Wednesday, March 21, 2007

Aristophanes' The Birds Culture Clashed

Michael Sedano

It’s no use comparing Aristophanes’ The Birds to Culture Clash’s adaptation. Instead, sit back and enjoy the show. It’s an event of pure entertainment and promise.

In Aristophanes’ plot, a pair of city guys stumble upon a place where birds talk and think. The birds aren’t too bright and in short order give over control of their ideal city in the clouds, Cloud Cuckoo Land. Outsiders promptly come calling wanting a piece of the action. They are taunted, tormented, or whipped off stage for their labors. Cloud Cuckoo Land becomes more powerful than Olympus, forcing the old gods to send a trio to negotiate a settlement. The gods capitulate totally to the man-bird new order and give up Zeus’ girlfriend in the bargain.

Culture Clash keeps the basic absurdities of Aristophanes’ fantastic plot, then populates Cloud Cuckoo Land with 21st century characters like Dick Cheney, Antonio Villaraigosa, and the frenetic pace of high teatro. Costumers Herbert Siguenza and Christina Wright manage to put feathers on shoulders without looking silly, and Francisco Hernandez does a great job littering the stage with large balloons so they float about the actors’ feet as in billowing clouds.

The highlight of the performance comes as the messengers from the gods come to petition for peace. It’s a sombreroed Emiliano Zapata, camel trenchcoated John Lennon, and a hunched Mother Teresa. Plus, it’s the three Marx Brothers, Groucho Zapata, Chico Lennon, and Harpo Mother T, who communicates solely by bulb horn. Chico doesn’t have a piano solo, but we get Harpo shaking hands with his knee in a slick piece of kinetic artistry. The Marx Brothers tribute doesn’t miss a beat and is the strongest argument for recording live theatre.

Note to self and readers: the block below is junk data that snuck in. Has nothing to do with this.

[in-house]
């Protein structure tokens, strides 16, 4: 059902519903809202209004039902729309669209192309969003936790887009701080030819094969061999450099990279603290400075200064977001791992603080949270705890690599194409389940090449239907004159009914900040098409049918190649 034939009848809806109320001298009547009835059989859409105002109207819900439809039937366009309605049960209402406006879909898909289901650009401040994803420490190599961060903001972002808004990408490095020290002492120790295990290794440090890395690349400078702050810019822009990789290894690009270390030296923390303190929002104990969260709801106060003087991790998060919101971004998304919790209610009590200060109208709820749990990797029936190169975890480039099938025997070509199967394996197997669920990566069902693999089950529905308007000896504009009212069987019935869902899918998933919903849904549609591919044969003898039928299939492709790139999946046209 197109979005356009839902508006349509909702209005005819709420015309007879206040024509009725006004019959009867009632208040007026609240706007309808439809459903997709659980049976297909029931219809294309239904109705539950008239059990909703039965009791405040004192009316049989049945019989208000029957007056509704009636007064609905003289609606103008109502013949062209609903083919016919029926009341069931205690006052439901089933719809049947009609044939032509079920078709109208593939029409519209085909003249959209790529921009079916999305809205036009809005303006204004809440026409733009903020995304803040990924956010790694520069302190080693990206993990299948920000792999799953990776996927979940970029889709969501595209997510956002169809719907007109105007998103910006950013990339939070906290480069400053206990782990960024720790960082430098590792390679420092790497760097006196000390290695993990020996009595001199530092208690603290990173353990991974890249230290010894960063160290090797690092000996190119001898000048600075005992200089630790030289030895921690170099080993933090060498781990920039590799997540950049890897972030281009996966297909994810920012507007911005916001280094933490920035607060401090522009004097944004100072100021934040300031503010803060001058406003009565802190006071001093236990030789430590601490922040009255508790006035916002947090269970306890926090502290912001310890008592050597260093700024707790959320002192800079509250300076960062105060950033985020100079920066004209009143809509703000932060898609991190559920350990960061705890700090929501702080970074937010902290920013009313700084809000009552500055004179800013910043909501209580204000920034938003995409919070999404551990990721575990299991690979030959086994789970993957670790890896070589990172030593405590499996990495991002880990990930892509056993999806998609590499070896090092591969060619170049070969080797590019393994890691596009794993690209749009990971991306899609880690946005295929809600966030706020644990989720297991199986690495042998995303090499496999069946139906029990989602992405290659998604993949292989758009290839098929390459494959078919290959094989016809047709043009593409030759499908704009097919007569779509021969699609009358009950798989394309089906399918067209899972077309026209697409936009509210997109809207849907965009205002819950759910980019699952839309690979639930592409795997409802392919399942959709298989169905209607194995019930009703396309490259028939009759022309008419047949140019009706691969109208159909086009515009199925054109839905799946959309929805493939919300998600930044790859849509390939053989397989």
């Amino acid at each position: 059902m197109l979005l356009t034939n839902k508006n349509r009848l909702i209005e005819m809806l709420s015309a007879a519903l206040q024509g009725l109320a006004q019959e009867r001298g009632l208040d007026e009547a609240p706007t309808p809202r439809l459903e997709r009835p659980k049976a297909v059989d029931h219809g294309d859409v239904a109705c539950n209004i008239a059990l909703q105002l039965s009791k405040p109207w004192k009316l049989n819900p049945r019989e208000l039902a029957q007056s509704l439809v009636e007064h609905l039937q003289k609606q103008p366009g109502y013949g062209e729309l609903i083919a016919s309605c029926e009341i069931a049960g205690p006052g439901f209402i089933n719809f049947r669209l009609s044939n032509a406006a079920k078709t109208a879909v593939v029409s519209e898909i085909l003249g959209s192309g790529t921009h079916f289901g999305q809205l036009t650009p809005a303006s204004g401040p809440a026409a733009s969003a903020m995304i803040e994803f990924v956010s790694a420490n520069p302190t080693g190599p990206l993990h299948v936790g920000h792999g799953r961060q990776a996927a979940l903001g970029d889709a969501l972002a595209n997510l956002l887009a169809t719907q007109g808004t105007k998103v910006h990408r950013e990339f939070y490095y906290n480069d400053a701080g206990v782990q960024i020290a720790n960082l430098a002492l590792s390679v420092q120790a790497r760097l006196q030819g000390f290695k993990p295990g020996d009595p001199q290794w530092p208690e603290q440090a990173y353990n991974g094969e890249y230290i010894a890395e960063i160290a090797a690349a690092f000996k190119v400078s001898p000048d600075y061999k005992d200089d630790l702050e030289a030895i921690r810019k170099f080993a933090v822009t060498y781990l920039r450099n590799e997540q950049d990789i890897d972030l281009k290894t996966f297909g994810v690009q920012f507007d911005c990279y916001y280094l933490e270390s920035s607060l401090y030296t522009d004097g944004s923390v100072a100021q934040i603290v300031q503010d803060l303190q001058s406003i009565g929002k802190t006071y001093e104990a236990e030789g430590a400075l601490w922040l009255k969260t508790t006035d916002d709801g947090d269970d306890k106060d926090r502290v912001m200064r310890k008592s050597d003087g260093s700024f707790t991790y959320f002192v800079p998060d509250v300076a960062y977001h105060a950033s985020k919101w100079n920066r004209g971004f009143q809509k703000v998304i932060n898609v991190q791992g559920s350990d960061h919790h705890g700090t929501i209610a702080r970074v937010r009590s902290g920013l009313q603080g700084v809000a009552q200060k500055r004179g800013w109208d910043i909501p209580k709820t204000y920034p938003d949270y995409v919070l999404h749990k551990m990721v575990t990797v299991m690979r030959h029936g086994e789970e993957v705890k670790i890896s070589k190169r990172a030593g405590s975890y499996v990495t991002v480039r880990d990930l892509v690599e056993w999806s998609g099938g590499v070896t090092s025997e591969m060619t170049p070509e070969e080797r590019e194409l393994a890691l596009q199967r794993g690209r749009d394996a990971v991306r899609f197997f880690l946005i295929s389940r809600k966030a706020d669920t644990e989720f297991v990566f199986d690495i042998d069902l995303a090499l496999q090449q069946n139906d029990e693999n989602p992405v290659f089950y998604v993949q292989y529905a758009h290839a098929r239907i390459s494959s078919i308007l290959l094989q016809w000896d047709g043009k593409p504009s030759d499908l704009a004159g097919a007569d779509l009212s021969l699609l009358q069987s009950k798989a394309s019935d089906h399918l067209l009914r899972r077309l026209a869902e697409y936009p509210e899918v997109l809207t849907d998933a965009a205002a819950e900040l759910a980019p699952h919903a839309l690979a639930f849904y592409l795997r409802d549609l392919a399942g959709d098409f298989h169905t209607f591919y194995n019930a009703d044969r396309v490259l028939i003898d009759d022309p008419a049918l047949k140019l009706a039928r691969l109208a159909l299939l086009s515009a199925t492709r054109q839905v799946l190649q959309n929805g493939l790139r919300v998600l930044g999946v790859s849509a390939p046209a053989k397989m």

Director Richard Montoya for Culture Clash Collective peoples his Chorus with musicians, singers and dancers, and a white baby grand piano, played by composer Michael Roth. Eclecticism is its own reward must be Roth’s credo. Roth covers a gamut from Broadway to wild dances when everyone save the piano weaves across the multi-level stage. Jennifer Sanchez deserves her credit as Movement Consultant. Watching her cast members stay in bird character through their every movement on stage added a delicious texture to the action. Every movement was consequential. Brava!

Much as it would be fun to see the performance in the open air amphitheater, the auditorium at the Getty Center is ideal for this Culture Clash performance. With the performing space only a few inches from the audience, two steps transfers the action quickly from the stage to the aisle for some one-on-one interaction, then a pursuit across the middle row where Montoya pauses to get hugs and kisses from delighted ticket holders.

The Birds is presented as an elaborate reader’s theatre. The players stand with one hand engaged in the scene, the other holding the script. Actors read their lines from the printed script and “walk” their way through the scene. They are beautifully mic’d so words reach the audience clearly. Dakin Matthews consumes every scene written for him. Saturday afternoon people in the audience booed the actor on his first curtain call. The second bow, Montoya reminded gente Matthews plays the role, and the full house cheered.

Culture Clash presented The Birds in conjunction with the Getty Villa and its Villa Theater Lab program. Laurel Kishi and Ralph Flores and the Villa Theater Lab Staff are doing a great service for Los Angeles theater goers, putting a staged reading like this “on the road” but not so far that its record-speed ticket giveaway might not catch attention further east. Perhaps audiences will one day soon see Culture Clash’s The Birds on the Mark Taper Main Stage?

There's the Tuesday column on Wednesday. See you next Tuesday, the 27th of March, the eve of April showers.


1 comment:

Lisa Alvarado said...

Michael, this review is as good as it gets. You're able to take us with you, despite the ineffable nauture of performance and really give us a sense of waht CC accomplished, and sadly, what we missed.